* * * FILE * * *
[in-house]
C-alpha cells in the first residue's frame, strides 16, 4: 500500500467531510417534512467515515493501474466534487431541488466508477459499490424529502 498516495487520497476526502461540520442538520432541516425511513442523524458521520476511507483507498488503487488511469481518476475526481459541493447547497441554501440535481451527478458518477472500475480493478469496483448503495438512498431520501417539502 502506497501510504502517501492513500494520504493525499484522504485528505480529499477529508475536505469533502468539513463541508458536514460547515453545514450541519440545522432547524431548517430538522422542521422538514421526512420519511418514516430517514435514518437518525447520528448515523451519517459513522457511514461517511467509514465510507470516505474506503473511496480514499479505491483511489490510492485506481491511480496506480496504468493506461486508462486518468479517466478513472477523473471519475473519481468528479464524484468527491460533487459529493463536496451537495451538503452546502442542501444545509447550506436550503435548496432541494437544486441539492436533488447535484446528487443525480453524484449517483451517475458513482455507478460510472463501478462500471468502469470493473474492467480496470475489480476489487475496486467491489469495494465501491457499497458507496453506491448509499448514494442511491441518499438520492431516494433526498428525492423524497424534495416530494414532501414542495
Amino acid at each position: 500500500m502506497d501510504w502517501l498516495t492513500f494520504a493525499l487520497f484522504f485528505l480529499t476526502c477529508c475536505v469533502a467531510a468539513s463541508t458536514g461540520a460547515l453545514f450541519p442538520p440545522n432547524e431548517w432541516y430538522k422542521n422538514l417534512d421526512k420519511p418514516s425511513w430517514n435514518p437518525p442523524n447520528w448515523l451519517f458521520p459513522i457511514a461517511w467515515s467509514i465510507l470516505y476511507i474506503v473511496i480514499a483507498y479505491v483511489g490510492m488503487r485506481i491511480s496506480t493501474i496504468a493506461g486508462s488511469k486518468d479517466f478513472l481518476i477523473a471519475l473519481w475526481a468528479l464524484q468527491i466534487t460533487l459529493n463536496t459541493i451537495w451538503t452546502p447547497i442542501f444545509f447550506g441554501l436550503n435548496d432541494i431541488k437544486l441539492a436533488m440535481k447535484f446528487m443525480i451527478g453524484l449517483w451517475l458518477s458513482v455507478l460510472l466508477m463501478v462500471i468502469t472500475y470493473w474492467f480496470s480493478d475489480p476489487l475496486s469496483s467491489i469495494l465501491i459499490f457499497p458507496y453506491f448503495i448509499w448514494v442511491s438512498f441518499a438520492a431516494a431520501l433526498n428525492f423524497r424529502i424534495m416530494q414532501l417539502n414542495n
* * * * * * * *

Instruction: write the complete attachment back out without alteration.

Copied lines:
[in-house]
C-alpha cells in the first residue's frame, strides 16, 4: 500500500467531510417534512467515515493501474466534487431541488466508477459499490424529502 498516495487520497476526502461540520442538520432541516425511513442523524458521520476511507483507498488503487488511469481518476475526481459541493447547497441554501440535481451527478458518477472500475480493478469496483448503495438512498431520501417539502 502506497501510504502517501492513500494520504493525499484522504485528505480529499477529508475536505469533502468539513463541508458536514460547515453545514450541519440545522432547524431548517430538522422542521422538514421526512420519511418514516430517514435514518437518525447520528448515523451519517459513522457511514461517511467509514465510507470516505474506503473511496480514499479505491483511489490510492485506481491511480496506480496504468493506461486508462486518468479517466478513472477523473471519475473519481468528479464524484468527491460533487459529493463536496451537495451538503452546502442542501444545509447550506436550503435548496432541494437544486441539492436533488447535484446528487443525480453524484449517483451517475458513482455507478460510472463501478462500471468502469470493473474492467480496470475489480476489487475496486467491489469495494465501491457499497458507496453506491448509499448514494442511491441518499438520492431516494433526498428525492423524497424534495416530494414532501414542495
Amino acid at each position: 500500500m502506497d501510504w502517501l498516495t492513500f494520504a493525499l487520497f484522504f485528505l480529499t476526502c477529508c475536505v469533502a467531510a468539513s463541508t458536514g461540520a460547515l453545514f450541519p442538520p440545522n432547524e431548517w432541516y430538522k422542521n422538514l417534512d421526512k420519511p418514516s425511513w430517514n435514518p437518525p442523524n447520528w448515523l451519517f458521520p459513522i457511514a461517511w467515515s467509514i465510507l470516505y476511507i474506503v473511496i480514499a483507498y479505491v483511489g490510492m488503487r485506481i491511480s496506480t493501474i496504468a493506461g486508462s488511469k486518468d479517466f478513472l481518476i477523473a471519475l473519481w475526481a468528479l464524484q468527491i466534487t460533487l459529493n463536496t459541493i451537495w451538503t452546502p447547497i442542501f444545509f447550506g441554501l436550503n435548496d432541494i431541488k437544486l441539492a436533488m440535481k447535484f446528487m443525480i451527478g453524484l449517483w451517475l458518477s458513482v455507478l460510472l466508477m463501478v462500471i468502469t472500475y470493473w474492467f480496470s480493478d475489480p476489487l475496486s469496483s467491489i469495494l465501491i459499490f457499497p458507496y453506491f448503495i448509499w448514494v442511491s438512498f441518499a438520492a431516494a431520501l433526498n428525492f423524497r424529502i424534495m416530494q414532501l417539502n414542495n